• Take time off, rest and stay warm. Give the immune system a good chance to deal with the infection quickly and efficiently

• Eat nutritious foods and have plenty of fluids. Homemade soups with vegetables, ginger and garlic are great. They are very nutritious but do not take lots of energy to digest, leaving more energy for the immune system to do its job

• Avoid cold drinks and foods, fatty foods and foods containing sugar and artificial additives

• Keep in mind that excessive dairy foods may increase mucus production

• If you feel feverish make a cup of Immune Zinger, rug up and sweat it out. You can repeat this as often as needed until the feverish symptoms have passed. A hot bath can also help to induce sweating

Herbal and Nutritional Medicines
There are many herbal and nutritional medicines that improve immunity and help the body fight infection. Speak to your practitioner about which are most suitable for you.
Echinacea is one of the most well-known herbal medicines for improving immunity and fighting infection. It was traditionally used by the Native Americans for this very reason and the traditional use is now supported by scientific research and clinical studies. Good quality Echinacea should give a significant tingling sensation in the mouth. If it does not tingle it is not worth using.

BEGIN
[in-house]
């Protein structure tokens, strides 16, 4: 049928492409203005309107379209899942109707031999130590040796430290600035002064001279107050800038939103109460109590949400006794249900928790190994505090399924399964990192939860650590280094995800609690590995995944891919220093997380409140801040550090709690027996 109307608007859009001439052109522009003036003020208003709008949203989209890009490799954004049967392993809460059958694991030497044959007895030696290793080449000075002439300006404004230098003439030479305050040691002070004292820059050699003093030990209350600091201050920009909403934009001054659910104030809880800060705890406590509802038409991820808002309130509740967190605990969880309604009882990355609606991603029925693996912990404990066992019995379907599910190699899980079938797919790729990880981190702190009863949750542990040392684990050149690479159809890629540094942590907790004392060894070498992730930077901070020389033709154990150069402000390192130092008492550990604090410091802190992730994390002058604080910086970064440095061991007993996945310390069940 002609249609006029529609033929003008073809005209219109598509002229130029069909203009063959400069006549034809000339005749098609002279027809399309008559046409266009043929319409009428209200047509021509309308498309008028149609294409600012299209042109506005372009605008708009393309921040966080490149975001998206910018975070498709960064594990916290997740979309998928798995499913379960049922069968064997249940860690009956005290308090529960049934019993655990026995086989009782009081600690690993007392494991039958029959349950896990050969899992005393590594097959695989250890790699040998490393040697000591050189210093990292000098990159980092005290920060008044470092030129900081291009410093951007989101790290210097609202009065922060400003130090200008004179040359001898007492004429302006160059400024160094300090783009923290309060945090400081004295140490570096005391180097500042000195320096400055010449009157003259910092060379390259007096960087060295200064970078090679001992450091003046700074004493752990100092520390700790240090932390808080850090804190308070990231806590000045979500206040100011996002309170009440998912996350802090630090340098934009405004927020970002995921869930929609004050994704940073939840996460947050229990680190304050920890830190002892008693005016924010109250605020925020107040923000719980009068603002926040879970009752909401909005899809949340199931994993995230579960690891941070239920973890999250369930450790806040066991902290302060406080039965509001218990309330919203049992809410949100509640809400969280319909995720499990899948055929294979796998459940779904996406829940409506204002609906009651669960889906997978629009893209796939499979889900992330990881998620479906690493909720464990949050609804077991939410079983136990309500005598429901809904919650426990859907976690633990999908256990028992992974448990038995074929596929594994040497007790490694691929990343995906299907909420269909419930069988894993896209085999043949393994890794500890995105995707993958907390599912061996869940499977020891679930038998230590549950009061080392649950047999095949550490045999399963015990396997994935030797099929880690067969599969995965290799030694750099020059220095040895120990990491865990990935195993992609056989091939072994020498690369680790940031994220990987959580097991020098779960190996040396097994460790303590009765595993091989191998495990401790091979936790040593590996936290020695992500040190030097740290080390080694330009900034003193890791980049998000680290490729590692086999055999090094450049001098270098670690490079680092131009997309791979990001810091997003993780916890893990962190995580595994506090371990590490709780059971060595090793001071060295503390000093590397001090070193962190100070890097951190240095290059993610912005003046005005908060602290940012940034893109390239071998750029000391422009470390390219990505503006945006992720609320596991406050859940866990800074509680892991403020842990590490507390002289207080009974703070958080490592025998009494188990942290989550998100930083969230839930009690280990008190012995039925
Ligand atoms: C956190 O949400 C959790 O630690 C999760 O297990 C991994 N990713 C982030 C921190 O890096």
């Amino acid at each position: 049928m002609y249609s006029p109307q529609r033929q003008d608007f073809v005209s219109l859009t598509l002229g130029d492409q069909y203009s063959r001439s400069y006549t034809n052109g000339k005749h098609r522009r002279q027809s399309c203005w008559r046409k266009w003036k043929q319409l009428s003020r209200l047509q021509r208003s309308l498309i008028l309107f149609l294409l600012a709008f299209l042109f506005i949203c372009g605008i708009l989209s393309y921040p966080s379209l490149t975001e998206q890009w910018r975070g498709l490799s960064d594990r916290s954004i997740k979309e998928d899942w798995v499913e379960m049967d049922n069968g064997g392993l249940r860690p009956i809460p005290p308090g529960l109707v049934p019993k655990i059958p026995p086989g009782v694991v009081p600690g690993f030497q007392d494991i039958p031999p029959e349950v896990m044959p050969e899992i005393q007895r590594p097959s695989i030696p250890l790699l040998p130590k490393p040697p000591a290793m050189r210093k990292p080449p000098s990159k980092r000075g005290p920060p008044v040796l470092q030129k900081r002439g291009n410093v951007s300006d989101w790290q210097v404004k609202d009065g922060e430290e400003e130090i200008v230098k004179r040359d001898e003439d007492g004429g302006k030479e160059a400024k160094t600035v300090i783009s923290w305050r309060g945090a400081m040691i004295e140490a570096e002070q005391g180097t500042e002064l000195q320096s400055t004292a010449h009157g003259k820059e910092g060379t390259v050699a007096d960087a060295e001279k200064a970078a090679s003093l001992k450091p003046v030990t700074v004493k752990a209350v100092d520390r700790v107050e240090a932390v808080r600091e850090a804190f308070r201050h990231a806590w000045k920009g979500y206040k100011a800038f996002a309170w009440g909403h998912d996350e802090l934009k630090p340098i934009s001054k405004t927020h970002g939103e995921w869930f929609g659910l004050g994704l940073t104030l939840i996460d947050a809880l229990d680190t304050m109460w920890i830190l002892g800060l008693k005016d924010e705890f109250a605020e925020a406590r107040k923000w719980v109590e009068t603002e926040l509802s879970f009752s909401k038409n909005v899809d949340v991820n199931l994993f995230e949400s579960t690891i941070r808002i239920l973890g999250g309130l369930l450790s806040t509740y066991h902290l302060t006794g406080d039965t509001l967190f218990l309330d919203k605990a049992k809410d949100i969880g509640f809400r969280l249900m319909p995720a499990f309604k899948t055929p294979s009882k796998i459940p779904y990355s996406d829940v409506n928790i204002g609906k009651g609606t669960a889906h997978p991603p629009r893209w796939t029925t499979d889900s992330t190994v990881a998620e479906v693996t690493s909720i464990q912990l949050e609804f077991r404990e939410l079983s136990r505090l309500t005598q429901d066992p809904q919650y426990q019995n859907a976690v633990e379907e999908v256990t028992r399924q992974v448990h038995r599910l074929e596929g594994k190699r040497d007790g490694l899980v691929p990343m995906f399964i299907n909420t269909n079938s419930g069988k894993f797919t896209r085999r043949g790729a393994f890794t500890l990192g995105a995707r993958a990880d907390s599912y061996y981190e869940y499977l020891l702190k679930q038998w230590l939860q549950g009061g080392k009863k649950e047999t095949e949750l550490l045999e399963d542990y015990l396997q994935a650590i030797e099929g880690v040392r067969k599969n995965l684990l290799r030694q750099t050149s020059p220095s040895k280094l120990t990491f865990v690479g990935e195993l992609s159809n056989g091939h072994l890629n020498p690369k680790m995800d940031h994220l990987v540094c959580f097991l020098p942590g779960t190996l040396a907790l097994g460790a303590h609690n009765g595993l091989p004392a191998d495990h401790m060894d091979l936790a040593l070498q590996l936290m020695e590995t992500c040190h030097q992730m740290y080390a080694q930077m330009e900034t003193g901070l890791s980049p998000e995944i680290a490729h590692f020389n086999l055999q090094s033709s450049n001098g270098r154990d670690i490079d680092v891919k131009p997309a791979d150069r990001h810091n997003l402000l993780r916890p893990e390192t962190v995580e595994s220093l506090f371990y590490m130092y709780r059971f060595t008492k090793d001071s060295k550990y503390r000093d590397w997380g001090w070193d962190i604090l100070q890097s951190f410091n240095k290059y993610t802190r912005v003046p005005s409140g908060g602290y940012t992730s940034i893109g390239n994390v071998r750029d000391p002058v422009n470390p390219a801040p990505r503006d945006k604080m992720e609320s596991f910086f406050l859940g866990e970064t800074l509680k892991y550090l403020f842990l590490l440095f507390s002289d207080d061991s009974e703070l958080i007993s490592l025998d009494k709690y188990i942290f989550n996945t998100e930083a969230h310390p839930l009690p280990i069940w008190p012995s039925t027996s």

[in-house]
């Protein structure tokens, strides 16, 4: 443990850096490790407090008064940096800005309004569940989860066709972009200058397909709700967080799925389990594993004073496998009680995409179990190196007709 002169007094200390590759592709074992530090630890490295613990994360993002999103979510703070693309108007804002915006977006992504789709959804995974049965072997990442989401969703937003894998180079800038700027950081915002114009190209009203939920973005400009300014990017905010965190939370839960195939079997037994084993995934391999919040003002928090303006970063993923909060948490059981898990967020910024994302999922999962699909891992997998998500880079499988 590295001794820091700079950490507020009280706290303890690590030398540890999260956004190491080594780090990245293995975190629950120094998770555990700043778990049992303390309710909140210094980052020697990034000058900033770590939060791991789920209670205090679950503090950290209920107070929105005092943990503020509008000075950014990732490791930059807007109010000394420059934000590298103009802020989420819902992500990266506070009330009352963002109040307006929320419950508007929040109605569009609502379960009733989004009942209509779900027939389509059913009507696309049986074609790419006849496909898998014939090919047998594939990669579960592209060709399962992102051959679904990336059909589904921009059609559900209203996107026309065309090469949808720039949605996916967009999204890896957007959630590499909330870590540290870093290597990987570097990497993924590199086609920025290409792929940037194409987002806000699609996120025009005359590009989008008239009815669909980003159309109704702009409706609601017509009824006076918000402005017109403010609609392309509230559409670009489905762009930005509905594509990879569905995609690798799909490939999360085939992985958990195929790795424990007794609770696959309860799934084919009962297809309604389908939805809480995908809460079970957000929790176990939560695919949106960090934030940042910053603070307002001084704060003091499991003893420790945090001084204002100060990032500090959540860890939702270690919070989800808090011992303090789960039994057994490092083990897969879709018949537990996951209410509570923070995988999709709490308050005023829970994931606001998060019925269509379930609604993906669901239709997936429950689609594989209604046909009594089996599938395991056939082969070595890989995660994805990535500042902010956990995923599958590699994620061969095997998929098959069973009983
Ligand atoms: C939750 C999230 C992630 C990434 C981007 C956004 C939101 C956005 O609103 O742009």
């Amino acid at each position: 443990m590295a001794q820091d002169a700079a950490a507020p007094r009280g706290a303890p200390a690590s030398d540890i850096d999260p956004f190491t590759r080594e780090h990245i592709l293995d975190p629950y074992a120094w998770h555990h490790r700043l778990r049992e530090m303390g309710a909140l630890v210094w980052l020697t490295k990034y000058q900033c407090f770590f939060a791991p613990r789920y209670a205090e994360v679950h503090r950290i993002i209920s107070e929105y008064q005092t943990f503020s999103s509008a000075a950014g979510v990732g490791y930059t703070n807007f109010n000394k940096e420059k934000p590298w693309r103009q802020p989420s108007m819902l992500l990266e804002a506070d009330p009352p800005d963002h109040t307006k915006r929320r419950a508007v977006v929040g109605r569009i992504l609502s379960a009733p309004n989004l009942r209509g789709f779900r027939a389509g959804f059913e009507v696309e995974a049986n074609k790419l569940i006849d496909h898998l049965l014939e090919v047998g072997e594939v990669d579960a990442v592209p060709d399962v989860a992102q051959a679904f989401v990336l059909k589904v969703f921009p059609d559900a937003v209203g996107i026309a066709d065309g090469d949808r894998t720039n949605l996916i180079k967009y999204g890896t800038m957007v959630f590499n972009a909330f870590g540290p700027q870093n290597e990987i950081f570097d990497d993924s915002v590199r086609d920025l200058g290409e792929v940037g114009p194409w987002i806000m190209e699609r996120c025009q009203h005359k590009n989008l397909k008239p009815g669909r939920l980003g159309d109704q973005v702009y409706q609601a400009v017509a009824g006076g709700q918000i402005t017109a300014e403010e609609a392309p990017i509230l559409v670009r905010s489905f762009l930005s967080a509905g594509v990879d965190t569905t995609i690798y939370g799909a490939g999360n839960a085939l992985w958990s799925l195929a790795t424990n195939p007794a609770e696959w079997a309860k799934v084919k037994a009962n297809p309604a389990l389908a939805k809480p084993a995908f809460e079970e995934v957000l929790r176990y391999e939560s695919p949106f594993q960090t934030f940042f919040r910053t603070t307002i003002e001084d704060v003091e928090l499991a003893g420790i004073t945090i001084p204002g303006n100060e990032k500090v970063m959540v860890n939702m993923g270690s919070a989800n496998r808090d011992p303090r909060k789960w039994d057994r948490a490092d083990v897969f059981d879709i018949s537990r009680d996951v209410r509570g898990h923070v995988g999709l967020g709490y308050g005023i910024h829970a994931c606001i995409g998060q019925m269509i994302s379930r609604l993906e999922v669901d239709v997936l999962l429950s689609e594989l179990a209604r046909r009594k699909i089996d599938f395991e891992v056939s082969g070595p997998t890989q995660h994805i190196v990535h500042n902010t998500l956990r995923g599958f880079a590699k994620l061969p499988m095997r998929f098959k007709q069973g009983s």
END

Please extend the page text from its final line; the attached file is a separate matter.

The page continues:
Elderberry is another herb used traditionally to treat colds and flus. As with Echinacea this use is now supported by clinical studies. It has an antiviral activity against a number of influenza viruses and probably also enhances the immune system. Other herbs that improve immunity include Andrographis and Cat’s Claw.

Important immune enhancing nutrients include vitamin C and zinc. A deficiency of these nutrients depletes the immune system and leads to an increased incidence of infection. It is also probable that infections are more severe and last longer in patients with vitamin C and/or zinc deficiency. B complex vitamins are great for general health and immunity. Vitamin A is essential for healthy mucous membranes which line the respiratory tract.

It is advisable to see your practitioner if you wish to improve your immunity and stay healthy. Choosing your own products is common but by doing so it is possible to disrupt the body’s natural balance. Your healthcare practitioner will be able to prescribe good quality ‘practitioner only’ medicines that are best suited to your individual health situation.

Winter Immune Defence
Immune Zinger
Place the following ingredients into a mug:
• Juice of 1 lemon
• 1 teaspoon of finely chopped or grated fresh ginger or 1?4 teaspoon dried ginger
• A pinch of chili powder or a little chopped fresh chili
• 1-2 cloves of garlic crushed or finely chopped
• 1-2 teaspoons honey
Add boiling water and cover for about 10 minutes. Rug up, stay warm and enjoy this delicious brew. It will encourage a mild fever and induce sweating. Fever is one of the body’s first defences against infection and may help to relieve the symptoms.
© Nutrimedicine 2008
Posted by Emma Mansfield N.D.